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|Title:||Optimizing Query Answering Over Expressive Ontological Knowledge|
|Keywords:||sparql query answering|
owl direct semantics entailment regime
|Abstract:||Query answering over ontologies, i.e., the computation of answers to user queries based not only on explicitly stated information but also on implicit knowledge is an important task in the context of the Semantic Web. In this direction, the SPARQL query language has recently been extended by the World Wide Web Consortium (W3C) with so-called entailment regimes. An entailment regime defines how queries are evaluated under more expressive semantics than SPARQL's standard simple entailment, which is based on subgraph matching.In this thesis we describe a sound and complete algorithm for the OWL DirectSemantics entailment regime of SPARQL (SPARQL-OWL). The proposed SPARQL-OWL queries are very expressive since variables can occur within complex concepts and can also bind to concept or role names apart from individuals. Initially, we present a cost-based query planning strategy for SPARQL queries issued over an OWL ontology. The costs of the model are based on information about the instances of concepts and roles that are extracted from a model abstraction built by an OWL reasoner. A static and a dynamic algorithm are presented which use these costs to find optimal or near optimal execution orders for the templates of a query. For the dynamic case, we improve the performance by exploiting an individual clustering approach that allows for computing the cost functions based on one individual sample per cluster. Afterwards, we propose optimizations that target particularly the complex queries that are allowed in SPARQL-OWL. These optimizations exploit query rewriting techniques and the concept and role hierarchies to efficiently answersuch queries.The proposed algorithm and optimizations have been implemented in a systemcalled OWL-BGP. Our experimental study, using this system, shows that thestatic ordering usually outperforms the dynamic one when accurate statistics are available. This changes, however, when the statistics are less accurate, e.g., due to non-deterministic reasoning decisions. For complex SPARQL-OWL queries we observe an improvement of up to three orders of magnitude due to the proposed optimizations. Finally, we show that the implemented system works well in a real world application about cultural heritage data.|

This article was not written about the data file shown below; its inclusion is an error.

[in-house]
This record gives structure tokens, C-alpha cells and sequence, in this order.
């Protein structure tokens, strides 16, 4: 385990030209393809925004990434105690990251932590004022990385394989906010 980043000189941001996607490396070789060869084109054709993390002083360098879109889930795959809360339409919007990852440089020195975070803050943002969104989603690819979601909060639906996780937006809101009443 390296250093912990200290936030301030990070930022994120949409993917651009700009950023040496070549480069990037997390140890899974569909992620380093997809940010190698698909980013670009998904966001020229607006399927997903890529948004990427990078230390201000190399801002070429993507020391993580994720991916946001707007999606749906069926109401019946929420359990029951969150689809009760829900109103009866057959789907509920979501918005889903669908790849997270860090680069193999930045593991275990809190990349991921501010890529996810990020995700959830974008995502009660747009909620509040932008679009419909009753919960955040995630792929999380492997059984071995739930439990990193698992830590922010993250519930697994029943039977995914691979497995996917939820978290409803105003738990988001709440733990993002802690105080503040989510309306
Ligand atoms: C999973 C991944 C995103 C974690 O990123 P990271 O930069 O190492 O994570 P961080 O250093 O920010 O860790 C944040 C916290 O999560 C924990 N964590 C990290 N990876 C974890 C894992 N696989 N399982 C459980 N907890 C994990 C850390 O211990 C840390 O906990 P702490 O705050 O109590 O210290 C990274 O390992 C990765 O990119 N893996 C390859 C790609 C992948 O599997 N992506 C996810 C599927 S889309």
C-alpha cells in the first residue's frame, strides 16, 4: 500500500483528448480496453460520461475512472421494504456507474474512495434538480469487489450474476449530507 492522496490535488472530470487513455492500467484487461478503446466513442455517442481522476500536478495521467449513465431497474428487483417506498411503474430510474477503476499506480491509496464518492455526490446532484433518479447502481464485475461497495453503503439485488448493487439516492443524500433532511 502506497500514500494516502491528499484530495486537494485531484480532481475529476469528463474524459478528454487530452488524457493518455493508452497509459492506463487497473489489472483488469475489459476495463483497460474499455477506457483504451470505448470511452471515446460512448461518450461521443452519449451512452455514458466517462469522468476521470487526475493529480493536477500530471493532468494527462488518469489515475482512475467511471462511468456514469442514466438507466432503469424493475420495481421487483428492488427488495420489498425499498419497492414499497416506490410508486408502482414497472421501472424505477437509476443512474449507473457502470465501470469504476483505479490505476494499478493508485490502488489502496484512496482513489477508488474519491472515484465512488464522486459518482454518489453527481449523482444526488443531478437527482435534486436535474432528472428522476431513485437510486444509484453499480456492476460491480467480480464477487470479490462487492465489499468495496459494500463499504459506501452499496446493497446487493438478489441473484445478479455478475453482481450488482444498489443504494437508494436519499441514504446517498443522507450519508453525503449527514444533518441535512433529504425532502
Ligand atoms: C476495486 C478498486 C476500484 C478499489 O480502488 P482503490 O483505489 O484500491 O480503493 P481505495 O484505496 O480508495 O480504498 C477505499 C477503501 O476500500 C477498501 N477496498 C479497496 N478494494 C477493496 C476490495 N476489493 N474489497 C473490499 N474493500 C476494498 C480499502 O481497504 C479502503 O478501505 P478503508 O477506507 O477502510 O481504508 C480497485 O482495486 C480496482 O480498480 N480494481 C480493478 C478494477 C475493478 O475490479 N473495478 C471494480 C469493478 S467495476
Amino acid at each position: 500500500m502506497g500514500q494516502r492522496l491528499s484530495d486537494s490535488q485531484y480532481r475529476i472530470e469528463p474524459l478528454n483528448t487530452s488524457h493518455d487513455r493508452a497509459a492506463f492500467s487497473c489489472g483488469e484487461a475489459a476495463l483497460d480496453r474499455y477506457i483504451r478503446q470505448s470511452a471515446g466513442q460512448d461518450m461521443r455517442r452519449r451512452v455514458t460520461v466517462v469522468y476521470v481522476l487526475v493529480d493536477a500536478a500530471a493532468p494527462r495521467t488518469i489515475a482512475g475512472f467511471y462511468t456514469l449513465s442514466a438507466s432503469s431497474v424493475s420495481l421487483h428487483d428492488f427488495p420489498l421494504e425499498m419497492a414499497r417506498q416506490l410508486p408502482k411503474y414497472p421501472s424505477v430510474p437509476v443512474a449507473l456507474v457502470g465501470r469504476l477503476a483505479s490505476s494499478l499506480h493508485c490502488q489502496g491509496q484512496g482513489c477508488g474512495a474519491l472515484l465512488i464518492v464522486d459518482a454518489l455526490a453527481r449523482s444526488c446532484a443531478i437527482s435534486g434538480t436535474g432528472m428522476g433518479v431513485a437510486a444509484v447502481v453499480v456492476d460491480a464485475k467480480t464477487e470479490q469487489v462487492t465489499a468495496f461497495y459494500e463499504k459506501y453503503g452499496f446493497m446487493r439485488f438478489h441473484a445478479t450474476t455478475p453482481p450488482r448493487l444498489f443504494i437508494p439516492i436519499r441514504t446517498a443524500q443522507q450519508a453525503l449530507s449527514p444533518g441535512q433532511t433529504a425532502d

|Appears in Collections:||Διδακτορικές Διατριβές - Ph.D. Theses|
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